They say that beside every successful man stands a strong woman and this could certainly be said about Roxelana, wife of Sultan Suleiman who rose to rule over the Ottoman empire when he was only 26 years old.
The Turks conquered the Land of Israel from the Mamluks in 1517 and already by 1520, Suleiman had become the leader of the entire empire. Even today, 500 years after the time of his reign, many of his well-known building projects remain in Jerusalem, among them the Old City walls, remains of the water system (known as Sultan’s pool), fountains, markets, and mosques.
Haski Hürrem Sultan was Sultan Suleiman’s wife. She was born the daughter to a local priest in a small village in Ukraine, not far from Lviv, at the beginning of the 16th century. Hürrem Sultan, known in the West as Roxelana, found her way to the Sultan’s harem after she was kidnapped by Tartars. They brought her to the market in Istanbul where she was purchased and brought to the palace as a slave. Roxelana quickly captured the heart of the sultan and became his legal, beloved, and exclusive wife - an unprecedented status in the empire! This is reflected in her Turkish name, “Hürrem”, meaning “official”.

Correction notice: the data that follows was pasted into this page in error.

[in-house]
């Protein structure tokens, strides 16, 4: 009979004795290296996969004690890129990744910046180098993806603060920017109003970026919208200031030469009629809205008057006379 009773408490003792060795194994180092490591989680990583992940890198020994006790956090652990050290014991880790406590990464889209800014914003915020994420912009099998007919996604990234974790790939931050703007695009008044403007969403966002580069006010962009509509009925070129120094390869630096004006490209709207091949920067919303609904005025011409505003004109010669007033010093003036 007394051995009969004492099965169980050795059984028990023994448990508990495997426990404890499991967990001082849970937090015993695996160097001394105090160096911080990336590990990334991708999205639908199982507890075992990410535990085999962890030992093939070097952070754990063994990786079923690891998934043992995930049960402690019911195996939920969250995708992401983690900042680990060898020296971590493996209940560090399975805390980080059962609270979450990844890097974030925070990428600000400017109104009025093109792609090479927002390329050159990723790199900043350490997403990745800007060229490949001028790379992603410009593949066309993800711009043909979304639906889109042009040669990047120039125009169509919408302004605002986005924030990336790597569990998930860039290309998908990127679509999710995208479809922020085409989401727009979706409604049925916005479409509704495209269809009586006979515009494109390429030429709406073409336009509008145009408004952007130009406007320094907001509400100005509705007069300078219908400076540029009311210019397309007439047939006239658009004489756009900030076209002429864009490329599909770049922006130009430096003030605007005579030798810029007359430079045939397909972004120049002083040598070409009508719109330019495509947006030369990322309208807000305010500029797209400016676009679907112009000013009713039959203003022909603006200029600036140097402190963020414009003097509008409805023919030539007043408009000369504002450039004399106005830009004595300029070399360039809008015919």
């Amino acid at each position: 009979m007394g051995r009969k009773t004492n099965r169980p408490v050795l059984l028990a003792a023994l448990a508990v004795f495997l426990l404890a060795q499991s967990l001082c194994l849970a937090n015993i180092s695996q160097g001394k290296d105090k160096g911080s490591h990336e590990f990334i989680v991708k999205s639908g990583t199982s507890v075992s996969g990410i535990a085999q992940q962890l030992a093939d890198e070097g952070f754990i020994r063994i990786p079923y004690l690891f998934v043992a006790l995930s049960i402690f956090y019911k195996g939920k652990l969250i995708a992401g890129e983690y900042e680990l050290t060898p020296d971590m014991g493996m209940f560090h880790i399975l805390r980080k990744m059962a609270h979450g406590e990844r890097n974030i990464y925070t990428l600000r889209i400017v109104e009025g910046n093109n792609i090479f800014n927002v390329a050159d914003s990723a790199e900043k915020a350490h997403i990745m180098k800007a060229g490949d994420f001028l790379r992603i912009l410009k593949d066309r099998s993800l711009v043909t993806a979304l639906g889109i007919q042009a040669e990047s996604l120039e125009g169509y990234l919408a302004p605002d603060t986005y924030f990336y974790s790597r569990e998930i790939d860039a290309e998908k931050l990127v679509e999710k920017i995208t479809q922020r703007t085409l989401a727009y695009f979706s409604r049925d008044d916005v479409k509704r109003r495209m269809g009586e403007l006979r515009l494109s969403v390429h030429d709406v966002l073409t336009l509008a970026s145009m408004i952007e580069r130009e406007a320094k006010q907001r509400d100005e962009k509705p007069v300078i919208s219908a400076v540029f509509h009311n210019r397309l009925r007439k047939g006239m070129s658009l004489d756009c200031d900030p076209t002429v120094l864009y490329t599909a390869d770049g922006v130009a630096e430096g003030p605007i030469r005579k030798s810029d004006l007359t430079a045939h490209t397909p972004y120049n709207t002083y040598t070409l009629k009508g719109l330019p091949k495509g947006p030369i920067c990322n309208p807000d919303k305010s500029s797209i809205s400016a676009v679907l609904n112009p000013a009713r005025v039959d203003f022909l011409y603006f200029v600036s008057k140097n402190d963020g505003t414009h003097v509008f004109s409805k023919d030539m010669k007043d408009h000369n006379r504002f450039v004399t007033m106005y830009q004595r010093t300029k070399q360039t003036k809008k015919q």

Roxelana was a strong, scholarly woman, even when faced by animosity and jealousy from the other concubines in the harem. Using sophisticated tactics, she succeeded in influencing the Sultan to order the execution of his oldest son from another wife.
Roxelana gave birth to four sons and one daughter and paved her own way within her husband’s extensive circle of power. At a time when few women were able to wield power, she actually managed the internal and international affairs of the empire together with the Sultan, to the benefit of Jerusalem’s residents.
In addition to her many activities designed to strengthen the city and its residents, Roxelana established a philanthropic institution in Jerusalem that is active even today: the soup kitchen of Hasaki Sultan. The soup kitchen for the poor is located in the Saraya complex in the heart of the Old City’s Moslem Quarter and there, just as they did 500 years ago, the quarter’s residents can drink and eat their fill. Parts of the beautiful building still remain, and you can see the old kettles and the chimneys used in the distant past.
Roxelana, who blossomed in the Sultan’s harem, became one of the strongest, most influential women in the history of the Ottoman Empire. She served as an inspiration for legends and folk tales throughout Western culture and her story was weaved into song, literature and art. After her death, Roxelana was buried in a magnificent mausoleum built by the Sultan in Istanbul with a dome reminiscent of the Dome of the Rock, next to the Süleymaniye Mosque complex. Upon his death, Suleiman was buried next to her. Roxelana’s memory lives on, as well, in the many institutions she and the Sultan built in Jerusalem, which are still prominent on the city’s skyline.